‘Reading, o reading! where art thou gone?’
In her student days, Winnie had the privilege of being driven to Accra by her professor.
Picking up the tune of a song on the radio, Winnie began singing.
Soon, Prof. addressed her saying, “Winnie, if you had to sing for a living, you would starve!” Having eliminated bass, Prof was not sure which of the other three parts Winnie was singing in; treble which has now been rechristened “soprano,” alto or tenor! He found Winnie’s singing simply beautiful cacophony!
While Ghana has produced many musicians who are not starving, I have wondered what the Prof. would have said if Winnie had indicated she aspired to writing for a living.
From my experience of having authored two books, Leadership and the Challenges of Command” in 2003 and Kofi Chokosi Speaks from Archaeology to Zoology, in 2017, it appears to me that borrowing from Prof. and substituting my name for Winnie, Prof. may have said “Dan, if you had to write for a living, you would starve.” However, unlike Winnie who would starve because of her voice, I would starve probably not because of poor writing, but because of poor patronage of books in Ghana.
Recently, while chatting with a professor, I stated that students do not read the way we did as students.
To my surprise, Prof. shot back asking “do we read ourselves now as parents? Parents have replaced reading with politics.”
For over a generation now, the reading culture which our parents bequeathed us with has been replaced by a culture of politics of insults and invectives and total disrespect for adults and authority!”
For about two decades after independence, we had an educational system which made it possible for pupils from villages to qualify for any of the top secondary schools in Ghana at the Common Entrance examination.
Today, it will be next to impossible for a village pupil to qualify at the BECE for any top school.
This is because the rural areas have been so neglected and starved of basic necessities such as electricity and water to the point that teachers refuse postings to such areas.
In a recent ranking of educational standards in Africa, Ghana did not feature in the top 10. Zimbabwe was adjudged the most educated African country with a literacy rate of 90 per cent. Kenya came fourth with 85 per cent.
Having lived in Kenya recently, I was not surprised. On Saturdays at Malls in Nairobi, I was amazed and marveled at children as young as five going through books at bookshops with rapt attention. Parents would help them make their selections.
I also observed that in addition to imported books, many books were published locally. This contrasts with the situation here in Ghana.
Here, while foreign educational books imported into Ghana are tax-exempt, paper and the other materials needed to print similar books in Ghana are subjected to tax.
The result is that, books printed in Ghana tend to be more expensive than when they are printed outside.
The result is that, Ghanaian publishers are forced to print their books outside Ghana.
In the process, employment which would have been made available by printing houses in Ghana is lost, thus contributing to the high unemployment situation.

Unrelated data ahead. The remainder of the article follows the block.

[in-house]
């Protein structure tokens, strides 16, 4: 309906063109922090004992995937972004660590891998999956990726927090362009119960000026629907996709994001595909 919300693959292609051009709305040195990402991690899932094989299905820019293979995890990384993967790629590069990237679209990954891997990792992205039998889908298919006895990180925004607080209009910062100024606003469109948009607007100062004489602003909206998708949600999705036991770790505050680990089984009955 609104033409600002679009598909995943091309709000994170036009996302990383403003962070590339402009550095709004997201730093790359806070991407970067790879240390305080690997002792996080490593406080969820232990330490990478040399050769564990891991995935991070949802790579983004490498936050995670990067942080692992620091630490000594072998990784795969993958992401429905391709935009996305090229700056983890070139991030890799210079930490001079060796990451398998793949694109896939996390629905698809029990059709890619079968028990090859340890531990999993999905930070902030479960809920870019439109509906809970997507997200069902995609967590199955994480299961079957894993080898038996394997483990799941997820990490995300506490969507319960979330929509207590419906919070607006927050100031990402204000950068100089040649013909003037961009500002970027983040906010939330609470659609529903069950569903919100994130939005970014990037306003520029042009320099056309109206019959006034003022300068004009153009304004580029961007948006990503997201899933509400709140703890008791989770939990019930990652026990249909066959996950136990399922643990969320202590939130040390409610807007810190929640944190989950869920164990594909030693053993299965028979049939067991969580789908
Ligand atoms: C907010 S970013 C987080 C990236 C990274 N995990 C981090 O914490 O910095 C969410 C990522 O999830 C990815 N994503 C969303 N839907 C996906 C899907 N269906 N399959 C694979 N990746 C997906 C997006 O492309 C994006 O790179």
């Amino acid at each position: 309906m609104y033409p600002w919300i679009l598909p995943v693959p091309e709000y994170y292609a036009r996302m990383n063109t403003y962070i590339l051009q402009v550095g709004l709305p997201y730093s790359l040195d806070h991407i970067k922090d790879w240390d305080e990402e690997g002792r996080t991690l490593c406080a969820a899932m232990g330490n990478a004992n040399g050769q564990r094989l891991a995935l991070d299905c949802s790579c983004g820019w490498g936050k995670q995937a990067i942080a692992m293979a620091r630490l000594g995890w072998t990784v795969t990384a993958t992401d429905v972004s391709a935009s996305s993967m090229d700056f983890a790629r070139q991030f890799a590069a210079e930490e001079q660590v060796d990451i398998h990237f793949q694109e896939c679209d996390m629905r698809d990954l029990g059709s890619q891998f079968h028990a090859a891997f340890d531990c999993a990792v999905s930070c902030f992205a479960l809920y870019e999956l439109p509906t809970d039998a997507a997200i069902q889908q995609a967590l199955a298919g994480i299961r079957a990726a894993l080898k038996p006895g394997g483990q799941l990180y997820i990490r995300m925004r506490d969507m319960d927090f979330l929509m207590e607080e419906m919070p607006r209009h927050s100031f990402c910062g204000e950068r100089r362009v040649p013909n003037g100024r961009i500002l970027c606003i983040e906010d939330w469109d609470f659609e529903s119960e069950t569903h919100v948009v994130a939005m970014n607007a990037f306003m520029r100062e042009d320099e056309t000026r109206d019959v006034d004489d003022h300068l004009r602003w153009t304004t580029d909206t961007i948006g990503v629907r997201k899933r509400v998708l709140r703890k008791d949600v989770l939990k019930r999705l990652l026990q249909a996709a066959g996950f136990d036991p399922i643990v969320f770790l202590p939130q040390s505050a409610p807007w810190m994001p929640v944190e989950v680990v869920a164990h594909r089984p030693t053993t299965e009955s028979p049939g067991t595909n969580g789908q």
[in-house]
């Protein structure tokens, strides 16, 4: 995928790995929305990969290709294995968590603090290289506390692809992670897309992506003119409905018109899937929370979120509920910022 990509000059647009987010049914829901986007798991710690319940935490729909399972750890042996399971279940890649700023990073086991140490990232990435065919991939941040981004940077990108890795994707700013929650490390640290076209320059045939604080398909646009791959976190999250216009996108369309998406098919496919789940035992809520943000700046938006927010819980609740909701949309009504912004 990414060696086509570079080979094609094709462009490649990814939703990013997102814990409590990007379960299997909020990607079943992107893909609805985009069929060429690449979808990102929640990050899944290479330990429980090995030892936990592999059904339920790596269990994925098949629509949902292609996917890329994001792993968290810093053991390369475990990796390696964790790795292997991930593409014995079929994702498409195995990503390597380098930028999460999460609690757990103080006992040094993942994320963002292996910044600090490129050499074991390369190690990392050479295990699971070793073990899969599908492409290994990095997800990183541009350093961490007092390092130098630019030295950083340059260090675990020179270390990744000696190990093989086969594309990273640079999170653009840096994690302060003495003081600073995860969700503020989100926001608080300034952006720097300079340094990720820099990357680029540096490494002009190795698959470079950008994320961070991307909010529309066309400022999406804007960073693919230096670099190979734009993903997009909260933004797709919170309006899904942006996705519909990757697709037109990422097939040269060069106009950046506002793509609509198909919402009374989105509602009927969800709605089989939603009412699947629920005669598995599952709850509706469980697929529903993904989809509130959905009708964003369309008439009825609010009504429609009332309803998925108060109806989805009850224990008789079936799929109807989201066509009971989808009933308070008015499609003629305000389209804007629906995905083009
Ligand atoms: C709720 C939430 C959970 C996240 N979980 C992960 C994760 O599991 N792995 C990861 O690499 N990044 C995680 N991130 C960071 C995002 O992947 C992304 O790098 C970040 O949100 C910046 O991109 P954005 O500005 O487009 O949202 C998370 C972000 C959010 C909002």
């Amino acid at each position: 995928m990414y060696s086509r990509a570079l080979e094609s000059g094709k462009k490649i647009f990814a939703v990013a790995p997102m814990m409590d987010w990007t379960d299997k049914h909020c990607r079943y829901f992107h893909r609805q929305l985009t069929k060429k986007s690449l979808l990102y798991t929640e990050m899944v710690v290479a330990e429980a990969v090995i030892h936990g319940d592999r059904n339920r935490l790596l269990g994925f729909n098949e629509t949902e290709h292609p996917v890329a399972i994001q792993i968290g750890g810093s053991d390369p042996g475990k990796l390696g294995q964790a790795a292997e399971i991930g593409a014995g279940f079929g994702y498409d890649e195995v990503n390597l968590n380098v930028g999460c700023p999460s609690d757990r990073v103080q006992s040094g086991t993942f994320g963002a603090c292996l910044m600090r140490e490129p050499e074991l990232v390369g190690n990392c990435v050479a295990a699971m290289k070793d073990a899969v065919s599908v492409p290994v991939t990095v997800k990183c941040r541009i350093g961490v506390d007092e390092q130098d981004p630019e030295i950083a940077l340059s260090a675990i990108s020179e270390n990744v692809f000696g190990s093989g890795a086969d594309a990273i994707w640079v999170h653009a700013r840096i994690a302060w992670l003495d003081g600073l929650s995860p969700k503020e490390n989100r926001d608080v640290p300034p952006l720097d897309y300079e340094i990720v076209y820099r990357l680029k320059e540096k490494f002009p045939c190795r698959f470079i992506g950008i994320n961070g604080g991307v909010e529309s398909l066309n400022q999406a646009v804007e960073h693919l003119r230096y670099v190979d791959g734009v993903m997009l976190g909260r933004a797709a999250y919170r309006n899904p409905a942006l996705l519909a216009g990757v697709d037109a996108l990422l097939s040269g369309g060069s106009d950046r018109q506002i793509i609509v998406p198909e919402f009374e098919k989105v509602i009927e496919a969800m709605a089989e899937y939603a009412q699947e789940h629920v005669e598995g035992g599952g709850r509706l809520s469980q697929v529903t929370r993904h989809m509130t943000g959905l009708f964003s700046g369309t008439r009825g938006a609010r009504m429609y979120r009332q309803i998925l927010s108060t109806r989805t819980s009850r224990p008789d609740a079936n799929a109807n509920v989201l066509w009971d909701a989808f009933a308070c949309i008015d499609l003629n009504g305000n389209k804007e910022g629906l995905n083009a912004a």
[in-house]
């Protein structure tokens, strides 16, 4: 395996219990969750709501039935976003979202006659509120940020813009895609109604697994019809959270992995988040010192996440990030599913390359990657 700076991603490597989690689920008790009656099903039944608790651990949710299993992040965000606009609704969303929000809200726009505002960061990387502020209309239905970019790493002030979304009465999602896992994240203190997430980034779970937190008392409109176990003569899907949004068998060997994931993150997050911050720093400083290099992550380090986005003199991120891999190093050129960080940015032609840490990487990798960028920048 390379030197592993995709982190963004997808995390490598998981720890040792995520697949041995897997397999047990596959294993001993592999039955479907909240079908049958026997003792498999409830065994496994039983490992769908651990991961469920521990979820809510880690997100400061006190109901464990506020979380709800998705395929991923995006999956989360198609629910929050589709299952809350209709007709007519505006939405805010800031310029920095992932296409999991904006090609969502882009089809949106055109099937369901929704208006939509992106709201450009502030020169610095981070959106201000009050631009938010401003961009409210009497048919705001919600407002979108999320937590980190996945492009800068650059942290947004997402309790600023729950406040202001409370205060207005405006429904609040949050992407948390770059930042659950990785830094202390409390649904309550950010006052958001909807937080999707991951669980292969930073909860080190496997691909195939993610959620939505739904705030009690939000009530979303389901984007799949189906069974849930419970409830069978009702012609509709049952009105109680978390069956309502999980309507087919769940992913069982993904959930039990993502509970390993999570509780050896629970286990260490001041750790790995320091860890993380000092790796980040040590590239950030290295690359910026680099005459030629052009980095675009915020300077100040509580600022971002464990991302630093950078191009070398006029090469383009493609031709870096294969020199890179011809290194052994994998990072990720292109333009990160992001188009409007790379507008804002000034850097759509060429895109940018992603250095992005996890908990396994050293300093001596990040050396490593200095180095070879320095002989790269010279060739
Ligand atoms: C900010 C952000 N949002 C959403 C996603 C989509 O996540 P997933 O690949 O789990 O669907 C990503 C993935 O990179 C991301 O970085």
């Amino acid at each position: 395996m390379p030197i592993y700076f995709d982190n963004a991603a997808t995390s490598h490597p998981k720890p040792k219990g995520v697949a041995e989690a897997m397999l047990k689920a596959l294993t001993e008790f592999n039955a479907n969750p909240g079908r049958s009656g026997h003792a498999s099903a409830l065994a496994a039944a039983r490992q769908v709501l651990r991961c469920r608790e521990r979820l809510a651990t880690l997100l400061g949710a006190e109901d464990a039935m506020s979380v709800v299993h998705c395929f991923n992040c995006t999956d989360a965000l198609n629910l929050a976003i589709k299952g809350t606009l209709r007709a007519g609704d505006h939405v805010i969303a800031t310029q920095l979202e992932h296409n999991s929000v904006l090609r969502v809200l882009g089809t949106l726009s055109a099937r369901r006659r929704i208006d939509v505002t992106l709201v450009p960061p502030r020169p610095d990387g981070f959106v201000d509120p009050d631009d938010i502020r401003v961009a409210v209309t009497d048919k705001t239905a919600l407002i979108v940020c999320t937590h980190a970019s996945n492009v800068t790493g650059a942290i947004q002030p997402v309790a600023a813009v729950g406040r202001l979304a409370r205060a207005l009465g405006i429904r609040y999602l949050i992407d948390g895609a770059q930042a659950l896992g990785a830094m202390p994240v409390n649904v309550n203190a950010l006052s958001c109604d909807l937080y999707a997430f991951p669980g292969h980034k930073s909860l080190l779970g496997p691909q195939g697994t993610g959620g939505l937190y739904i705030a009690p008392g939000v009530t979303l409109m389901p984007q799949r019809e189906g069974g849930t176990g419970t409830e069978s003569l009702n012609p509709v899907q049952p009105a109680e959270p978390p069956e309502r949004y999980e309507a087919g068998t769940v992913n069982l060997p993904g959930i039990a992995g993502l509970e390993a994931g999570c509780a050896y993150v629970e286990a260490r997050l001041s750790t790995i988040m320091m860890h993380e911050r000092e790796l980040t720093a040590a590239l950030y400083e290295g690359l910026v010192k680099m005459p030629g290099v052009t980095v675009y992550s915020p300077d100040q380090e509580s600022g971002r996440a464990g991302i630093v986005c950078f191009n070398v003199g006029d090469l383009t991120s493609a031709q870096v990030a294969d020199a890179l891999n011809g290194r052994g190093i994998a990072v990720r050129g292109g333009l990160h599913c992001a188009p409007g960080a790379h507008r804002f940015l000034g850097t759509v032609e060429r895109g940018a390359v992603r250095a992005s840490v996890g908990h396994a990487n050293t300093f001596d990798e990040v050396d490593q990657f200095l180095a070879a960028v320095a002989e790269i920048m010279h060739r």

State of education
Sadly, the term “schools under trees” appears to be gaining roots rapidly particularly in the rural and sometimes, not so rural areas! At a school in Tema I watched on TV not long ago, students were shown sitting and writing from the bare floor as they had no tables and chairs!
Media houses such as Joy FM and TV3 in their weekly programme called MISSION, have regularly shown harrowing documentaries of schoolchildren attempting to learn under impossible conditions!
While some walk long distances to the nearest school, others dangerously wade through streams on a daily basis to school and back.
Indeed, some have to cross water bodies in rickety overloaded canoes. Sometimes, I wonder if the powers that be watch the same TV programmes we watch!
Recently, after watching a clip showing a teacher trying to teach students ICT about a computer which they had never seen, a friend of mine donated a laptop to the school!
Again, because of conditions in the rural area, some teachers refuse postings there. The result is that, sometimes a single teacher teaches Primary One to Four!
Mahatma Ghandi said that, “there is enough for everybody’s need, but there is not enough for everybody’s greed!” I have stated in earlier writings that administering fellow human beings by government is not rocket science, if governance is done selflessly and humanely.
However, where leadership is driven by greed and heartlessness, then an illiterate and dangerous population is produced. President Kennedy summed up this danger by saying, “If a free society cannot help the many who are poor, it cannot save the few who are rich!”
With good leadership based on simple honesty and humaneness, Ghana can be lifted from the illiteracy we are in now through reading! We can do better than not appearing in the top 10 educated African states.
This is premised on the assumption that rural areas will have basic amenities such as electricity and good drinking water to attract teachers!
The writer is a former CEO, African Peace Support Trainers Association (APSTA)